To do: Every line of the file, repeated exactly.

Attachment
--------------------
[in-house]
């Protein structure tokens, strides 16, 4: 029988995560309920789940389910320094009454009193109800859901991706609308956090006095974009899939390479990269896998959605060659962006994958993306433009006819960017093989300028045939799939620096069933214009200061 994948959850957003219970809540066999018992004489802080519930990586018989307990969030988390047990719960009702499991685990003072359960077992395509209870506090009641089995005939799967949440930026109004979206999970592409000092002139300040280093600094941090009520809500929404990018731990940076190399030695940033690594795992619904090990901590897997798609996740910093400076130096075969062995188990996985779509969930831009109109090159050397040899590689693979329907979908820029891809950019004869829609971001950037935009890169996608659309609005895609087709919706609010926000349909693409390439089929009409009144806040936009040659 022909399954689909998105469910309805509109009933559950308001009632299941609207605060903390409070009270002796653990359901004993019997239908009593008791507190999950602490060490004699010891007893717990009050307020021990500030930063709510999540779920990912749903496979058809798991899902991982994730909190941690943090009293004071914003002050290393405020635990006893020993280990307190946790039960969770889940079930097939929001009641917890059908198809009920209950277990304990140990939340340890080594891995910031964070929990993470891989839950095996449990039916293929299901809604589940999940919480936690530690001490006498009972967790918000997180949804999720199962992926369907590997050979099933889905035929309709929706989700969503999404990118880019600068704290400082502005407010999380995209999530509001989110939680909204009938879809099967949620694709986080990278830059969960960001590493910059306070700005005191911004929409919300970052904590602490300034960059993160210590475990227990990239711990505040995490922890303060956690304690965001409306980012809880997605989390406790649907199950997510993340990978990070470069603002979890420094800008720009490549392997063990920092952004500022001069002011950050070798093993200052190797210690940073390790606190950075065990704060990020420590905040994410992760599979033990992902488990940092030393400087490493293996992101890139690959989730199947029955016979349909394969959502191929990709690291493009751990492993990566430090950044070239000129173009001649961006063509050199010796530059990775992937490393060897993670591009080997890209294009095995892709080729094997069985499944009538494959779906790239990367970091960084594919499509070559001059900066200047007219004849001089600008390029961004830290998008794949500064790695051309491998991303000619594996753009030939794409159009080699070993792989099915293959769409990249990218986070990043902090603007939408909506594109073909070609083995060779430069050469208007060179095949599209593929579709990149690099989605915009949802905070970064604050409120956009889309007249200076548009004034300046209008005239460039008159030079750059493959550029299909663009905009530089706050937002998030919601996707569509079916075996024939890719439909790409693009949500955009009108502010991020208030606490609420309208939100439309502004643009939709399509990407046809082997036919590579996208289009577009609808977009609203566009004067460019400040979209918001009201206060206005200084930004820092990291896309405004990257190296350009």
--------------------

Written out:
[in-house]
């Protein structure tokens, strides 16, 4: 029988995560309920789940389910320094009454009193109800859901991706609308956090006095974009899939390479990269896998959605060659962006994958993306433009006819960017093989300028045939799939620096069933214009200061 994948959850957003219970809540066999018992004489802080519930990586018989307990969030988390047990719960009702499991685990003072359960077992395509209870506090009641089995005939799967949440930026109004979206999970592409000092002139300040280093600094941090009520809500929404990018731990940076190399030695940033690594795992619904090990901590897997798609996740910093400076130096075969062995188990996985779509969930831009109109090159050397040899590689693979329907979908820029891809950019004869829609971001950037935009890169996608659309609005895609087709919706609010926000349909693409390439089929009409009144806040936009040659 022909399954689909998105469910309805509109009933559950308001009632299941609207605060903390409070009270002796653990359901004993019997239908009593008791507190999950602490060490004699010891007893717990009050307020021990500030930063709510999540779920990912749903496979058809798991899902991982994730909190941690943090009293004071914003002050290393405020635990006893020993280990307190946790039960969770889940079930097939929001009641917890059908198809009920209950277990304990140990939340340890080594891995910031964070929990993470891989839950095996449990039916293929299901809604589940999940919480936690530690001490006498009972967790918000997180949804999720199962992926369907590997050979099933889905035929309709929706989700969503999404990118880019600068704290400082502005407010999380995209999530509001989110939680909204009938879809099967949620694709986080990278830059969960960001590493910059306070700005005191911004929409919300970052904590602490300034960059993160210590475990227990990239711990505040995490922890303060956690304690965001409306980012809880997605989390406790649907199950997510993340990978990070470069603002979890420094800008720009490549392997063990920092952004500022001069002011950050070798093993200052190797210690940073390790606190950075065990704060990020420590905040994410992760599979033990992902488990940092030393400087490493293996992101890139690959989730199947029955016979349909394969959502191929990709690291493009751990492993990566430090950044070239000129173009001649961006063509050199010796530059990775992937490393060897993670591009080997890209294009095995892709080729094997069985499944009538494959779906790239990367970091960084594919499509070559001059900066200047007219004849001089600008390029961004830290998008794949500064790695051309491998991303000619594996753009030939794409159009080699070993792989099915293959769409990249990218986070990043902090603007939408909506594109073909070609083995060779430069050469208007060179095949599209593929579709990149690099989605915009949802905070970064604050409120956009889309007249200076548009004034300046209008005239460039008159030079750059493959550029299909663009905009530089706050937002998030919601996707569509079916075996024939890719439909790409693009949500955009009108502010991020208030606490609420309208939100439309502004643009939709399509990407046809082997036919590579996208289009577009609808977009609203566009004067460019400040979209918001009201206060206005200084930004820092990291896309405004990257190296350009």